Seven parties to participate in Syrian talksWorld January 22, 9:54
Russia’s Pavlyuchenkova reaches Australian Open quarterfinalsSport January 22, 7:19
IBU Executive Board finds no grouns to suspend Russia's biathlon teamSport January 21, 22:53
Russia terrified watching monuments destroyed in Palmyra — culture ministerRussian Politics & Diplomacy January 21, 17:08
Russian bombers deliver successfully strikes on terrorists' facilities in SyriaWorld January 21, 15:39
Denmark uses Russian data in its application for expanding shelf — ministerBusiness & Economy January 21, 15:15
Agreement on bases in Syria to serve strengthening of stability in Middle East — MPRussian Politics & Diplomacy January 20, 21:18
Trump's inaugural address: When America is united, America is totally unstoppableWorld January 20, 20:57
Hermitage chief: New Palmyra destruction comes across as militants' vengeanceRussian Politics & Diplomacy January 20, 20:29
MOSCOW, July 11. /ITAR-TASS/. Standard & Poor’s Ratings Services has revised its outlook on Ukraine to stable from negative and affirmed its 'CCC/C' long-and short-term foreign currency sovereign credit ratings and 'B-/B' long- and short-term local currency sovereign credit ratings on Ukraine, the agency reported Friday.
“The stable outlook reflects our view that the $17 billion two-year International Monetary Fund (IMF) program adopted in April 2014 has helped stabilize the deteriorating macroeconomic situation in Ukraine,” S&P said. “However, we consider that significant risk attends full disbursement of funds under the program.”
“These risks include the impact of the conflict in Eastern Ukraine on the country's territorial integrity and available resources, the difficult and unpredictable relationship with Russia, and the deepening recession,” it said.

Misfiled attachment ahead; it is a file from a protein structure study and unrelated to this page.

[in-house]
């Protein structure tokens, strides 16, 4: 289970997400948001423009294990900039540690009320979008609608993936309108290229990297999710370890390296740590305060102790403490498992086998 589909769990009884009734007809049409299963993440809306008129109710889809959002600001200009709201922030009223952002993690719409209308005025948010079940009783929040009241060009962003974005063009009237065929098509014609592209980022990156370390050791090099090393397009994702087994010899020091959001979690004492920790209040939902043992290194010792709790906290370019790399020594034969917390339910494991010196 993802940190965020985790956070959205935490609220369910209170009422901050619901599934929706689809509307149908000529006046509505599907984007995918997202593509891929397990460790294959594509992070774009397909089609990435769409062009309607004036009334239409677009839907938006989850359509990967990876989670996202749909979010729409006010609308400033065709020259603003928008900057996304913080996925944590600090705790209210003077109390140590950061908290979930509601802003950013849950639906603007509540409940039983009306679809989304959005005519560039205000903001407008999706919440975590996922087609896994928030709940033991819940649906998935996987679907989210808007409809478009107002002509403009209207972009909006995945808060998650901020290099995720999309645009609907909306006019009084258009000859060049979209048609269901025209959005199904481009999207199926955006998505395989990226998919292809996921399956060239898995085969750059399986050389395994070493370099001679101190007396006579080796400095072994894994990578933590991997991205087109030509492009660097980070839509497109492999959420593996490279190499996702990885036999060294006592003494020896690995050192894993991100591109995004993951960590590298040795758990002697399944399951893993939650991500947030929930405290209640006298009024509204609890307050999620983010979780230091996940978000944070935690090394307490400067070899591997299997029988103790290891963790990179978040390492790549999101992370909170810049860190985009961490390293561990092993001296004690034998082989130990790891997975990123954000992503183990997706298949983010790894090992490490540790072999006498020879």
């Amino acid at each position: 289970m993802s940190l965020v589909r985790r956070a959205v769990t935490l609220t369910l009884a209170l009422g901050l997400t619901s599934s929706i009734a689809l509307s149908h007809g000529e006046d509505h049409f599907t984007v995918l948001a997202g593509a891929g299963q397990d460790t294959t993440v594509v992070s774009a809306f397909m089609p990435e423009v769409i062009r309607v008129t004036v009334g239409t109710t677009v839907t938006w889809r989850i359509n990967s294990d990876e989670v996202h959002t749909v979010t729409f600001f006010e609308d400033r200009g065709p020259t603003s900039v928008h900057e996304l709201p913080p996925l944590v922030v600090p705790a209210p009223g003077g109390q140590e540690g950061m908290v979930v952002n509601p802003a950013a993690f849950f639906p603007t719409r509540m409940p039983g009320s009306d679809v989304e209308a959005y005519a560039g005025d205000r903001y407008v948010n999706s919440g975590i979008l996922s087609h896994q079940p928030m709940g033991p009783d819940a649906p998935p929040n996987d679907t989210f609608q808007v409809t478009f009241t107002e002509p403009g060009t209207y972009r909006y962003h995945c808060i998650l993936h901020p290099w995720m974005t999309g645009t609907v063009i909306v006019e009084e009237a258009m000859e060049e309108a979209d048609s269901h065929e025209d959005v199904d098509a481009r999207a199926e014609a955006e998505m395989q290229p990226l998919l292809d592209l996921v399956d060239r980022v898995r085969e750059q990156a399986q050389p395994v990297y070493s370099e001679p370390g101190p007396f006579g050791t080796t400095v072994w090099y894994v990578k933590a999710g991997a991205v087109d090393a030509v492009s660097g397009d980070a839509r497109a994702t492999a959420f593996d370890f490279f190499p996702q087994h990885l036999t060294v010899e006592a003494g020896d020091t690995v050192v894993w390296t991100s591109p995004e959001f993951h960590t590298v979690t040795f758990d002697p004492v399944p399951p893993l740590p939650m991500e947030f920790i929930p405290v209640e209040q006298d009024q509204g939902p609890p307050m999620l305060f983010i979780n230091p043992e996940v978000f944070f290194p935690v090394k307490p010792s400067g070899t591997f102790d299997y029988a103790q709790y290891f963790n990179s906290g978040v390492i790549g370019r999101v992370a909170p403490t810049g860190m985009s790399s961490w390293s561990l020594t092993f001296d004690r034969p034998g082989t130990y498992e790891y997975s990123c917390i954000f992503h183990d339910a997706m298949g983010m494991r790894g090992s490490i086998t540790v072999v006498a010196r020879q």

The example of Crimea - a region that did not recognize the authorities imposed during a coup in Ukraine in February and seceded from the country to accede to Russia in March - apparently inspired residents of Ukraine’s Southeast, who supported the country’s federalization. The residents started massive protests and formed militias.
The Donetsk and Lugansk regions bordering Russia held referendums on May 11, in which most voters supported independence from Ukraine. South Ossetia has recognized the self-proclaimed Donetsk People's Republic and the Luhansk People's Republic. No other countries have followed suit so far.
Kiev has been conducting a military operation against federalization supporters, which has already claimed hundreds of lives, destroyed buildings and forced tens of thousands to flee Ukraine, for nearly three months.
“The Russian Federation incorporated Crimea into its own territory in March 2014, but Ukraine's official statistics still include Crimea. Although we expect this unilateral step by Russia to have a limited impact on the overall economy and balance of payments, events in eastern Ukraine and the deterioration of relations with Russia make for an unpredictable external balance,” S&P said.
Despite Moscow’s repeated statements that the Crimean referendum on secession from Ukraine was in line with the international law and the UN Charter and in conformity with the precedent set by Kosovo’s secession from Serbia in 2008, the West and Kiev have refused to recognize the legitimacy of Crimea’s reunification with Russia.
“The stable outlook balances our view that the IMF program should remain broadly on track despite significant uncertainties regarding the geopolitical situation,” the international ratings agency concluded.